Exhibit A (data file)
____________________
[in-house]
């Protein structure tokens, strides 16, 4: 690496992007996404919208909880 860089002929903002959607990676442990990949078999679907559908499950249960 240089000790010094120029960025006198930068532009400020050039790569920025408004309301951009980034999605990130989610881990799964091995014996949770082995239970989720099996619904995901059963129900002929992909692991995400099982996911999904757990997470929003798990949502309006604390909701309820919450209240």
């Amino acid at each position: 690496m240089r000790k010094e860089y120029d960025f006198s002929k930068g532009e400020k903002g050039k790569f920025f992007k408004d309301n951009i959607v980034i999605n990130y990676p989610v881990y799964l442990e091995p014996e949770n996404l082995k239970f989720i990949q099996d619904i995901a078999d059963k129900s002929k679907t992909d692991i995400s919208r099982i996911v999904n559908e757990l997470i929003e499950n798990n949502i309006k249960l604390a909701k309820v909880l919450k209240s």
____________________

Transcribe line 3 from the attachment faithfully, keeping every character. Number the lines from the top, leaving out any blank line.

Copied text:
């Amino acid at each position: 690496m240089r000790k010094e860089y120029d960025f006198s002929k930068g532009e400020k903002g050039k790569f920025f992007k408004d309301n951009i959607v980034i999605n990130y990676p989610v881990y799964l442990e091995p014996e949770n996404l082995k239970f989720i990949q099996d619904i995901a078999d059963k129900s002929k679907t992909d692991i995400s919208r099982i996911v999904n559908e757990l997470i929003e499950n798990n949502i309006k249960l604390a909701k309820v909880l919450k209240s």